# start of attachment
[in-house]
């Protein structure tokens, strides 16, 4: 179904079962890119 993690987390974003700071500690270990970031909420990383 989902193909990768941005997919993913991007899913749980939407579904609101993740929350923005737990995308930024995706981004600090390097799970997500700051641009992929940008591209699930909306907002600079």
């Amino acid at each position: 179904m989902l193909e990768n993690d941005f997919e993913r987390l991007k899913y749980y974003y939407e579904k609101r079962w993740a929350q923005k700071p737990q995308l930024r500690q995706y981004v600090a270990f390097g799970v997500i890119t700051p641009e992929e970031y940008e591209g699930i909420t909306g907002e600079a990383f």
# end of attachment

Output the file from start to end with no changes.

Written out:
[in-house]
């Protein structure tokens, strides 16, 4: 179904079962890119 993690987390974003700071500690270990970031909420990383 989902193909990768941005997919993913991007899913749980939407579904609101993740929350923005737990995308930024995706981004600090390097799970997500700051641009992929940008591209699930909306907002600079």
């Amino acid at each position: 179904m989902l193909e990768n993690d941005f997919e993913r987390l991007k899913y749980y974003y939407e579904k609101r079962w993740a929350q923005k700071p737990q995308l930024r500690q995706y981004v600090a270990f390097g799970v997500i890119t700051p641009e992929e970031y940008e591209g699930i909420t909306g907002e600079a990383f």